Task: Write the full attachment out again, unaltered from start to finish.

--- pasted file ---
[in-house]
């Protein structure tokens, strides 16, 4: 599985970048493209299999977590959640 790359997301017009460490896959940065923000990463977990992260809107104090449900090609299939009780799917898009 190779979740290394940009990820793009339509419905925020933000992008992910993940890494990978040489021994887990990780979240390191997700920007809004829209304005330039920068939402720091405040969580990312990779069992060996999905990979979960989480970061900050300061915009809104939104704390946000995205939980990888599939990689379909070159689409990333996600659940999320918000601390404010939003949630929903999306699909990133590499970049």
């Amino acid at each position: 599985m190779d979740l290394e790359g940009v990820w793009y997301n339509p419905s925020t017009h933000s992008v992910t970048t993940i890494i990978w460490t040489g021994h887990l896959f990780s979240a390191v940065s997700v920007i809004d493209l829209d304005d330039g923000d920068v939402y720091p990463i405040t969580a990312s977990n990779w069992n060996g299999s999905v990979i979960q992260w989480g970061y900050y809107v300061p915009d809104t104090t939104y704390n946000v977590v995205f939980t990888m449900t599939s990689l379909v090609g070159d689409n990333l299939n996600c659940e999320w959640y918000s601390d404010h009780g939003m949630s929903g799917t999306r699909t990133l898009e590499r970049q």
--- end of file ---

[in-house]
């Protein structure tokens, strides 16, 4: 599985970048493209299999977590959640 790359997301017009460490896959940065923000990463977990992260809107104090449900090609299939009780799917898009 190779979740290394940009990820793009339509419905925020933000992008992910993940890494990978040489021994887990990780979240390191997700920007809004829209304005330039920068939402720091405040969580990312990779069992060996999905990979979960989480970061900050300061915009809104939104704390946000995205939980990888599939990689379909070159689409990333996600659940999320918000601390404010939003949630929903999306699909990133590499970049």
């Amino acid at each position: 599985m190779d979740l290394e790359g940009v990820w793009y997301n339509p419905s925020t017009h933000s992008v992910t970048t993940i890494i990978w460490t040489g021994h887990l896959f990780s979240a390191v940065s997700v920007i809004d493209l829209d304005d330039g923000d920068v939402y720091p990463i405040t969580a990312s977990n990779w069992n060996g299999s999905v990979i979960q992260w989480g970061y900050y809107v300061p915009d809104t104090t939104y704390n946000v977590v995205f939980t990888m449900t599939s990689l379909v090609g070159d689409n990333l299939n996600c659940e999320w959640y918000s601390d404010h009780g939003m949630s929903g799917t999306r699909t990133l898009e590499r970049q």